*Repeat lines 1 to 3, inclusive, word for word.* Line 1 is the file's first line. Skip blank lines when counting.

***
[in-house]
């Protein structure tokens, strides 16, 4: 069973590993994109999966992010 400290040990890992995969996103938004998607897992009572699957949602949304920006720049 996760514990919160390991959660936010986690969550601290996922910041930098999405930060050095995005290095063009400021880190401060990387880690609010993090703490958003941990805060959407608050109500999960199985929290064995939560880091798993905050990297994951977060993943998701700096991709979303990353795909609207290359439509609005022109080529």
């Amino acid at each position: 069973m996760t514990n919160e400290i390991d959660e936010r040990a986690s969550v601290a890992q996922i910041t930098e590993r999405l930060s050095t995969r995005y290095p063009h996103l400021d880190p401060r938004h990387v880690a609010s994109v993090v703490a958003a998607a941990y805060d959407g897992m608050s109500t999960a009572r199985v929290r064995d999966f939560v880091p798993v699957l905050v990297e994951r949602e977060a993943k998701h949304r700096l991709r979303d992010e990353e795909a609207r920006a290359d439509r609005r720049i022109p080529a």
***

[in-house]
């Protein structure tokens, strides 16, 4: 069973590993994109999966992010 400290040990890992995969996103938004998607897992009572699957949602949304920006720049 996760514990919160390991959660936010986690969550601290996922910041930098999405930060050095995005290095063009400021880190401060990387880690609010993090703490958003941990805060959407608050109500999960199985929290064995939560880091798993905050990297994951977060993943998701700096991709979303990353795909609207290359439509609005022109080529």
């Amino acid at each position: 069973m996760t514990n919160e400290i390991d959660e936010r040990a986690s969550v601290a890992q996922i910041t930098e590993r999405l930060s050095t995969r995005y290095p063009h996103l400021d880190p401060r938004h990387v880690a609010s994109v993090v703490a958003a998607a941990y805060d959407g897992m608050s109500t999960a009572r199985v929290r064995d999966f939560v880091p798993v699957l905050v990297e994951r949602e977060a993943k998701h949304r700096l991709r979303d992010e990353e795909a609207r920006a290359d439509r609005r720049i022109p080529a």